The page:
The near-capacity crowd had hardly settled into their seats, before Kennedy Winston came in off the bench. And on Bama's very next offensive possession the stellar wingman was at the free throw line, having drawn the foul on a dribble penetration. "I wanted to get him sweating and loose right away," Gottfried said. "I thought he did very well."
"I was a little nervous at first," Winston admitted. "But I settled down. I had been thinking about the game ever since they told me that I could play. I tried to just come in and play my game."
If butterflies bothered the true freshman, he certainly didn't show it, calmly netting both free throws to help jump start the Tide offense. "We all can see that he's going to be a guy that can get to the foul line," Gottfried said. "We've been lacking that from the wing position."
Alabama's "Mr. Basketball" his senior season in high school, Winston is an excellent offensive player, as effective driving to the basket as he is draining jump shots from the outside. But his Crimson debut was delayed until Wednesday as the NCAA investigated problems associated with his AAU basketball career.
While forced to sit out the Tide's first 11 games, Winston tried to make the best of a bad situation. "It was tough watching my team play," he acknowledged, "knowing I could be out there helping them. But I looked at it as more time for me to get better. I tried to not let it frustrate me."
Gottfried talked about the problems presented by Winston's late start. "I think Kennedy can develop into a key guy for us, but that's hard. It's hard for a veteran to miss like that--let alone a freshman. The problem is he's missed November and December. His first time to put the uniform on and catch the ball he's playing against the Arkansas Razorbacks.
"My intention is get him in there, and I think he can become a very good player."
Of course his teammates practiced with him all summer and fall, so they already knew about Winston's skills. "He can handle the ball and run the offense, also," Tide point guard Mo Williams explained. "That's a plus and a benefit for me. Having Kennedy and Antoine Pettway, then we can get into our offense that much quicker. Kennedy can rebound, score and hit the open man.
"I think he can help us out a lot."
Playing just 12 minutes, Winston totaled two assists, two rebounds, one steal and six points, including 4-of-6 from the free throw line. He talked about his first game, "I was just trying to get my feet wet, trying to get used to the flow of the game and help my team win. It was a good experience for the first game. I'll be looking to get better the next couple of games."
In addition to his solid free throw shooting, Winston displayed a soft touch on his jumper and smooth ball handling skills. "I wanted to get him right in there," Gottfried said. "It's hard for Kennedy to step in there. He knows we're 10-1 as a team and playing pretty good. He doesn't want to disrupt things, but he's got to find his niche."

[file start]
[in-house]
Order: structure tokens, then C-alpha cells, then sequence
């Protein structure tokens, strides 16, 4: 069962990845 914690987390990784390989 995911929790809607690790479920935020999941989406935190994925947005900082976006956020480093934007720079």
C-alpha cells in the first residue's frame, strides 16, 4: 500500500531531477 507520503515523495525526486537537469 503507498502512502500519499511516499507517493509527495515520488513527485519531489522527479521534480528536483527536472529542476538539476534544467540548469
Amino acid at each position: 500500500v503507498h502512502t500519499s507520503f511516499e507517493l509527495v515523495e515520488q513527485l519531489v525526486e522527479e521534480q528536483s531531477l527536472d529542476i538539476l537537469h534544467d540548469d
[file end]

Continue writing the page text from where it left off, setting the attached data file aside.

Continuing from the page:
A 6-7 athlete that can shoot the ball well and also drive to the basket will present match-up problems for any defense. Though he was much-maligned by Tide fans, Rod Grizzard was a master at that game last season, shooting more foul shots than any other player in the league other than Florida's Udonis Haslem.
Gottfried thinks Winston can potentially play that role for this year's squad. "What our team hasn't had this year is a guy that can really get to the foul line," Gottfried explained. "What comes with that? When you've got a guy that's getting to the line, that means your team is getting to the bonus quicker, so your team is going to shoot more foul shots."
"Kennedy only played 12 minutes (versus Arkansas), but he shot more free throws than the rest of us," Williams pointed out. "Shooting and scoring is what he does best."
Typically for a true freshman in his first college game, Winston struggled on defense. Experiencing problems adjusting to the flow of the game, foul trouble kept him on the bench much longer than he wanted.
"I wanted to play more, but I got in foul trouble early," Winston said. "That was really my fault. I can't fault the coaches for that. I've been used to playing aggressive during practice, so I carried that over to the game and got some easy fouls I shouldn't have gotten. I didn't adjust like I should have."
"Defensively there are times when he was a little lost," Gottfried acknowledged. "But that's understandable. Knowing how to defend certain things that other people do--once you see those things night in and night out you become more comfortable."
He's an excellent athlete, so Winston's defense will inevitably improve as he adjust to SEC basketball. But frankly this year's Alabama squad is blessed with numerous excellent defenders, and right now it's Winston's scoring ability that the Tide needs more than anything else.
"I think that Kennedy is a guy that can really score a lot of different ways," Gottfried said. "Hopefully that will be a plus for us. I think he can be that extra scorer. He's not there now, but he can become one of the elite players."
The No. 4 ranked (both polls) University of Alabama men's basketball team hits the road for its second game of the 2003 Southeastern Conference schedule. Alabama (11-1, 1-0 SEC) travels to Nashville, Tennessee, where it will take on the Vanderbilt Commodores (7-5, 0-1 SEC) on Saturday, January 11, 2003. Tip off is scheduled for 8 pm (EST).